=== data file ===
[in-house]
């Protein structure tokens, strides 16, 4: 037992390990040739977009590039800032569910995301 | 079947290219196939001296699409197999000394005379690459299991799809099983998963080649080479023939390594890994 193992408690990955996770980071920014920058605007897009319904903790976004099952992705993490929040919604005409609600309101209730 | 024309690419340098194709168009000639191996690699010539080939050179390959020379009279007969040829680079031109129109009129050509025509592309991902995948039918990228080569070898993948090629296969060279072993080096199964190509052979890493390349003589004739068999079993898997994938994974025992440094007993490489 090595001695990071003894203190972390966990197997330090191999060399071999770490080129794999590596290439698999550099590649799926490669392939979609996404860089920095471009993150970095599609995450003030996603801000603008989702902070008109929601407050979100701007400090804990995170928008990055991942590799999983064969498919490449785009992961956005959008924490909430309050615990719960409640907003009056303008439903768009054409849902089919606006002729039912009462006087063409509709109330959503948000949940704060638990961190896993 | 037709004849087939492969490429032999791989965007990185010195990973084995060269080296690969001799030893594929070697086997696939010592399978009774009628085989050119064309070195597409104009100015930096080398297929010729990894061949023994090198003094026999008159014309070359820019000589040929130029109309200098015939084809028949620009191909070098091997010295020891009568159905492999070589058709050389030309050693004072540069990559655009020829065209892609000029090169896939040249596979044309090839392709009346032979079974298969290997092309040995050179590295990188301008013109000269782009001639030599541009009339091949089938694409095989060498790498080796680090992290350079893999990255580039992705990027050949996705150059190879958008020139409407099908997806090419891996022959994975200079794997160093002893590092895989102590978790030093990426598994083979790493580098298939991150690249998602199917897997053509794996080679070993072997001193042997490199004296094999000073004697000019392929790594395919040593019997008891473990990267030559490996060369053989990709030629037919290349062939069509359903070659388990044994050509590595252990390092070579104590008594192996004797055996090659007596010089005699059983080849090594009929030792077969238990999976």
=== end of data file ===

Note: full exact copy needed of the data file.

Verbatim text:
[in-house]
């Protein structure tokens, strides 16, 4: 037992390990040739977009590039800032569910995301 | 079947290219196939001296699409197999000394005379690459299991799809099983998963080649080479023939390594890994 193992408690990955996770980071920014920058605007897009319904903790976004099952992705993490929040919604005409609600309101209730 | 024309690419340098194709168009000639191996690699010539080939050179390959020379009279007969040829680079031109129109009129050509025509592309991902995948039918990228080569070898993948090629296969060279072993080096199964190509052979890493390349003589004739068999079993898997994938994974025992440094007993490489 090595001695990071003894203190972390966990197997330090191999060399071999770490080129794999590596290439698999550099590649799926490669392939979609996404860089920095471009993150970095599609995450003030996603801000603008989702902070008109929601407050979100701007400090804990995170928008990055991942590799999983064969498919490449785009992961956005959008924490909430309050615990719960409640907003009056303008439903768009054409849902089919606006002729039912009462006087063409509709109330959503948000949940704060638990961190896993 | 037709004849087939492969490429032999791989965007990185010195990973084995060269080296690969001799030893594929070697086997696939010592399978009774009628085989050119064309070195597409104009100015930096080398297929010729990894061949023994090198003094026999008159014309070359820019000589040929130029109309200098015939084809028949620009191909070098091997010295020891009568159905492999070589058709050389030309050693004072540069990559655009020829065209892609000029090169896939040249596979044309090839392709009346032979079974298969290997092309040995050179590295990188301008013109000269782009001639030599541009009339091949089938694409095989060498790498080796680090992290350079893999990255580039992705990027050949996705150059190879958008020139409407099908997806090419891996022959994975200079794997160093002893590092895989102590978790030093990426598994083979790493580098298939991150690249998602199917897997053509794996080679070993072997001193042997490199004296094999000073004697000019392929790594395919040593019997008891473990990267030559490996060369053989990709030629037919290349062939069509359903070659388990044994050509590595252990390092070579104590008594192996004797055996090659007596010089005699059983080849090594009929030792077969238990999976």